No Peace for Paula

In Cuba she was a symbol, the Madonna of the Counterrevolution. But in Miami, it's a different kind of fight for Paula Valiente.

She cradles the statue in the crook of her arm as she continues reciting the rosary, her voice rising with the wind and with emotion. Dios te salve Maria, llena eres de gracia.... Neck straight, she dips her head with the rhythm of her speech. When she looks back up, the still-blue sky reflects in her eyes. Her fists are clenched. Bendita tu eres entre todas las mujeres y bendito es el fruto de tu vientre, Jesus.... Some members of the circle follow the litany, others look toward the horizon. Between rosary repetitions, Valiente prays for the liberation of Cuban political prisoners. Three-quarters of an hour later, the group makes its way back up the grassy knoll to Mass.

This modest gathering is intended to carry on the peregrinaciones Valiente led in Cuba. There she convened processions to the Malec centsn, Havana's famed sea-wall promenade, where the participants, numbering from a dozen to about a hundred, tossed white flowers into the water, praying and demanding freedom for political prisoners. Yemaya's traditional color is white, and as the flowers fell into the water, they became for their throwers orichas, the Santeria deities themselves. At some point during each procession, the group gathered at the church of the Virgen de Regla (on the 8th of the month) or the church of the Virgen de las Mercedes (on the 24th). The two dates are significant: September 8 is the birthday of the Blessed Virgin Mary, and the holy day in Cuba for the Virgen de la Caridad, the nation's patron saint; September 24 is dedicated to the Virgen de las Mercedes (Our Lady of Mercies, the patron saint of prisoners).

The dates of Valiente's arrests, then, generally correspond to the days of the Virgins. She readily details the occasions on which the police or the Rapid Response Brigades, government-sponsored citizens' vigilante groups, kicked and hit her, and with what: sticks, electric cables, fists, rubber tubing. After commencing her open opposition to the Castro regime in 1991, Valiente says, she was arrested fifteen times; each time she subsequently described the incident by phone to La Voz de la Fundaci centsn and Radio Marti. In 1992 her conviction in a Havana court for "instigating crimes" (one-year sentence, suspended) was reported in the Havana newspaper Tribuna.

Valiente says that one of her worst moments came last year, not on a day of the Virgin but on Jose Marti's birthday, January 28, when she was beaten by members of the Rapid Response Brigade after having interrupted a Communist youth rally in Old Havana with shouts of "­Viva Cuba libre!" "They threw me on the ground, they kicked me in the womb, which caused me to urinate right there, and I fainted," she recalls. "Then they dragged me to the police station nearly naked, and they sat me down in the middle of the station among all the men. It was a way to degrade me."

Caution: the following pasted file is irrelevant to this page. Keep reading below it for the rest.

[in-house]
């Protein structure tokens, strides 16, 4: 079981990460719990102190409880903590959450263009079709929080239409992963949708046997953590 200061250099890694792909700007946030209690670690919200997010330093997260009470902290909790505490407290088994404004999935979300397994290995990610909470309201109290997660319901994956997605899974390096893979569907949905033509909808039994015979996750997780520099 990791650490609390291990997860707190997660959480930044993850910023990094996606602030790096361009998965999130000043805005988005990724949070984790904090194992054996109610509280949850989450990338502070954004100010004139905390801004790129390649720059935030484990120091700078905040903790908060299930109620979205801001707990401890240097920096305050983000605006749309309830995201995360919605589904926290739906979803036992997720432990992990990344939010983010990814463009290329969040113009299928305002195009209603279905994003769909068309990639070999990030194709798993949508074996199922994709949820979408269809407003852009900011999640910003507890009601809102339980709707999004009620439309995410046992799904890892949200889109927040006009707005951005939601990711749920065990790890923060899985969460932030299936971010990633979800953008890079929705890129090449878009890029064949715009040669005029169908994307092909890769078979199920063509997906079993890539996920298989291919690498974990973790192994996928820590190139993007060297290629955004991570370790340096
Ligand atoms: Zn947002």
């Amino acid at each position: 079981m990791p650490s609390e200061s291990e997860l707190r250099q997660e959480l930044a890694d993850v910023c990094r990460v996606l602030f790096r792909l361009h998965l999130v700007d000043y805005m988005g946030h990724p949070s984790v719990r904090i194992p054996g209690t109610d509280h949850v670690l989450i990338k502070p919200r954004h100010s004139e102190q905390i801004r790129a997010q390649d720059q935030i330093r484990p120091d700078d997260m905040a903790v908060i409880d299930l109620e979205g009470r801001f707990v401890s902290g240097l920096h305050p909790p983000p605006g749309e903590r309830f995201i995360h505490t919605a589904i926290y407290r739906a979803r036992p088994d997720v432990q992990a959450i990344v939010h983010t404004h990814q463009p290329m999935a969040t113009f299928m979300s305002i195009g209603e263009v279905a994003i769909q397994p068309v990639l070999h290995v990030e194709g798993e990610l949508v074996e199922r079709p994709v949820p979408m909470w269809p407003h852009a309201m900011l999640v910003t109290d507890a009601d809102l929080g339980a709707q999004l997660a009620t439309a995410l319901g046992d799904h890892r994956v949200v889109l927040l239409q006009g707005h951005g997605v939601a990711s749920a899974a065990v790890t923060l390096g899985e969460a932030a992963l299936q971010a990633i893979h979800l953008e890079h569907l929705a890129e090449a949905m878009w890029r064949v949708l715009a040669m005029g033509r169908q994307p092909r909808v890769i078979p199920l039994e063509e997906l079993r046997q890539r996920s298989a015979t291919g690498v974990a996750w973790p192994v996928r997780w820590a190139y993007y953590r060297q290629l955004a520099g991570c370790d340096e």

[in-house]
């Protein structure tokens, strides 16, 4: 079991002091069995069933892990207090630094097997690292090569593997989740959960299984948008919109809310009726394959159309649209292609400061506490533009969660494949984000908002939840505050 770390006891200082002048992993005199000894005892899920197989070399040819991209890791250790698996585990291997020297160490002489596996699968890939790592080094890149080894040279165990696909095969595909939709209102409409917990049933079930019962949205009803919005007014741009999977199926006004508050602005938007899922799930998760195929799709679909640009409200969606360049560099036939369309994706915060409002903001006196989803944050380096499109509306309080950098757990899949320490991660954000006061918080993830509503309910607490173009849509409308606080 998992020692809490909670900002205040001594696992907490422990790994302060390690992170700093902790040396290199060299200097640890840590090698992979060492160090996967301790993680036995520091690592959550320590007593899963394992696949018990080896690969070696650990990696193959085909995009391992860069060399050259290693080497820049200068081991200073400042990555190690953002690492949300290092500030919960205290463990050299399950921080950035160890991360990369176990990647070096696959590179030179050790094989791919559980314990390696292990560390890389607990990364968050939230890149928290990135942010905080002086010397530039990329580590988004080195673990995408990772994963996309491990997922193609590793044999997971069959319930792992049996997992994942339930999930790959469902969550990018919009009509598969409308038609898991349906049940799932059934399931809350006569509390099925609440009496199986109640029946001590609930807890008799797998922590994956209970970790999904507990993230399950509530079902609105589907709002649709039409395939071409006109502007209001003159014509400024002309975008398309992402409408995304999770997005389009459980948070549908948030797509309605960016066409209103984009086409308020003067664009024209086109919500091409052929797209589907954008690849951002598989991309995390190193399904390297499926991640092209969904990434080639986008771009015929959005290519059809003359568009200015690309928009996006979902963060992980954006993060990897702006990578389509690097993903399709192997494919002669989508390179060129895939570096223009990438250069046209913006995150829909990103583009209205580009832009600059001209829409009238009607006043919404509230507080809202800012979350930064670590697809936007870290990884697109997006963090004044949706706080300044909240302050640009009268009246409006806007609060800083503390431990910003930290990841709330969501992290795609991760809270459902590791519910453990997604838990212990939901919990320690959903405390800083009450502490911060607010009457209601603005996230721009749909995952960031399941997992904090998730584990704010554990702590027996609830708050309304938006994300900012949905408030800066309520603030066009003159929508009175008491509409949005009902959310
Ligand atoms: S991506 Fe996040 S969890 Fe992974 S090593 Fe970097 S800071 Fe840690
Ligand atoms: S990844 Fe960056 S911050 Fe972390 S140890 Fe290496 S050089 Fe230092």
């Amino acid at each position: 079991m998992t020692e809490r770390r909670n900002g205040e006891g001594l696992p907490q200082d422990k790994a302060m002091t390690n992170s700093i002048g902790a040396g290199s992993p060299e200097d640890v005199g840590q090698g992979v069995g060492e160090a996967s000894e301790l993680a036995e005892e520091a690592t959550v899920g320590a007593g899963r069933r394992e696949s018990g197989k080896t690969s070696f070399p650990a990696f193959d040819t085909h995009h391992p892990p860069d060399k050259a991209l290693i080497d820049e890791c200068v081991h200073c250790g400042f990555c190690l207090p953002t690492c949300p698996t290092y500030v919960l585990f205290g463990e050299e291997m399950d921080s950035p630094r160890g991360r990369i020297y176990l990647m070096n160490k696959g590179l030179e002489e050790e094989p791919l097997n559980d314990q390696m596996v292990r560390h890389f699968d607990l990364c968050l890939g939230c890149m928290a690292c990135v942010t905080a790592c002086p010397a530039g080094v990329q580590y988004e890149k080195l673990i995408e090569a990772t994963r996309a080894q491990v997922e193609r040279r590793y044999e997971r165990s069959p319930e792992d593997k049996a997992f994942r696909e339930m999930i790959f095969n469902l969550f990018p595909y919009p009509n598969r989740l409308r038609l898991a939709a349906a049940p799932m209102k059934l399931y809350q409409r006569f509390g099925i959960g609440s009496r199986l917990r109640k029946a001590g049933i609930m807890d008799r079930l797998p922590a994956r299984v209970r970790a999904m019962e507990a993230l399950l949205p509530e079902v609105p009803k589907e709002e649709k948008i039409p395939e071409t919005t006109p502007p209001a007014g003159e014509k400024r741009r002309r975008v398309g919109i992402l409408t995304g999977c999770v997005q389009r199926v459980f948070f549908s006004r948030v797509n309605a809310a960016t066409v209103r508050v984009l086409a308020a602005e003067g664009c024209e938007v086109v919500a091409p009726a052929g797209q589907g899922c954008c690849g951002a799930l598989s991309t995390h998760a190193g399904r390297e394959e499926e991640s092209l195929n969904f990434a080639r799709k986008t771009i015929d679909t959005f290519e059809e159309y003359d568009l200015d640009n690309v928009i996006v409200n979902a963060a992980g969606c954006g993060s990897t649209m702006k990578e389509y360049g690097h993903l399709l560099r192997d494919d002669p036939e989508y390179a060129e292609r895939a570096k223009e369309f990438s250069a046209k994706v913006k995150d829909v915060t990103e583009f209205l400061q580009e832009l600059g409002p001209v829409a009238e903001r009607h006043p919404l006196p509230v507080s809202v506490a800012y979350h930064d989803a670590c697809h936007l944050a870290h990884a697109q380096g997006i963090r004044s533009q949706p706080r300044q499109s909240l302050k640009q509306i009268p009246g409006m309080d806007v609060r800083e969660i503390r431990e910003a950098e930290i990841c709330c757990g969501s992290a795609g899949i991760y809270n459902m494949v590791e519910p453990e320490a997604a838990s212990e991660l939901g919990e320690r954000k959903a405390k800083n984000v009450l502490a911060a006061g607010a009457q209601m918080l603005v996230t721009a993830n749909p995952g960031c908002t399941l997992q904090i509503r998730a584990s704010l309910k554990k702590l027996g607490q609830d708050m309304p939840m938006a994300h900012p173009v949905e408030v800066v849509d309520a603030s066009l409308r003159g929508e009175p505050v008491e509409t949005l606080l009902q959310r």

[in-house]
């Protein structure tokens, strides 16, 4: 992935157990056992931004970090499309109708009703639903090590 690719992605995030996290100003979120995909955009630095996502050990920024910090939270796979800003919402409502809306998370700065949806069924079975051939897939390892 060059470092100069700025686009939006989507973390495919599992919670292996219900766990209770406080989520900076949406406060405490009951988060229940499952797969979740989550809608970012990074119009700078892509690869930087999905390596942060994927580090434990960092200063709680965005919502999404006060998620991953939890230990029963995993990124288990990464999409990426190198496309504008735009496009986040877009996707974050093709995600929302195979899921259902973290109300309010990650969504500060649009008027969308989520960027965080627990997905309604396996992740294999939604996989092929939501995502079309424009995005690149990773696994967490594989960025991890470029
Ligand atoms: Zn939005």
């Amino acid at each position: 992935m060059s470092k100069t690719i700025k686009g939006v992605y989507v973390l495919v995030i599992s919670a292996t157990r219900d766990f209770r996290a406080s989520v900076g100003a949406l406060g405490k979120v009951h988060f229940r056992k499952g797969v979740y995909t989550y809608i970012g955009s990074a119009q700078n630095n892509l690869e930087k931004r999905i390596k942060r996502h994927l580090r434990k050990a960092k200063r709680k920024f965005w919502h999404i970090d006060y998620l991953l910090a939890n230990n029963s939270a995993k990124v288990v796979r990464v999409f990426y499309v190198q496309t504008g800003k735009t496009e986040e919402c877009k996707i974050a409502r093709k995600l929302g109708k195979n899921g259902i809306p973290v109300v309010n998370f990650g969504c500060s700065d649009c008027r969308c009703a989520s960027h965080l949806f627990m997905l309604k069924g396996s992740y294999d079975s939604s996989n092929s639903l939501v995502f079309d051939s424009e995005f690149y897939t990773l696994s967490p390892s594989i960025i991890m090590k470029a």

Valiente claims the beating caused lasting damage to her kidneys and uterus and says she will have to undergo surgery sometime before June, when her Medicaid coverage expires. She's unclear, however, about where she'll go for the operation and who will perform it. In the meantime she appears physically robust and is planning a pilgrimage of several miles on foot. Such violent treatment, however, would seem incongruous, especially of a woman so closely identified with the Catholic church, which has been experiencing a resurgence of popularity in Cuba over the past several years. Against a woman, furthermore, who many Cuban intellectuals view as folklor, a simple figure not to be taken seriously, one who would recommend home remedies for a devastating disease.

But no matter how much substance underpins her martyr's stance, Valiente has provoked a strong response from the Cuban government and she continues to capture imaginations and shore up hopes in el exilio. "There is something very symbolic about a black woman walking with the Virgin; in many ways she is embodying Cubanness to the fullest," says Damian Fernandez, director of the graduate program in international studies at Florida International University. "The fact she did this publicly is very meaningful. It's really a challenge to the power of the state, in a country where symbolism is so important, where people have to speak in codes and the regime uses a lot of symbols and myth to legitimize itself. This woman brings together the syncretic nature of the Cuban people: We can believe in everything and nothing at the same time."

Fernandez and other scholars point to the abundant use of religious iconography early in the Cuban revolution, including frequent comparisons of Castro to Christ. They believe the government's awareness of the power of religious symbolism, compounded by the maternal image of suffering projected by Valiente, caused a disproportionately violent reaction to her crusades.

And in a society in crisis, the citizenry may be more apt to grasp for miracles. The power of myth is magnified, both in the eyes of the people and in the eyes of the authorities. "The government is very sensitive to such appeals to the emotions," explains a scholar of religion in Havana, who did not want his name used in this story. While he dismisses Valiente's ultimate counterrevolutionary value, he isn't surprised the government would feel threatened. "In the present instability, the smallest thing could ignite a spark that could in an instant become a fire," says the scholar. "So the police have to stamp out every spark they can find."

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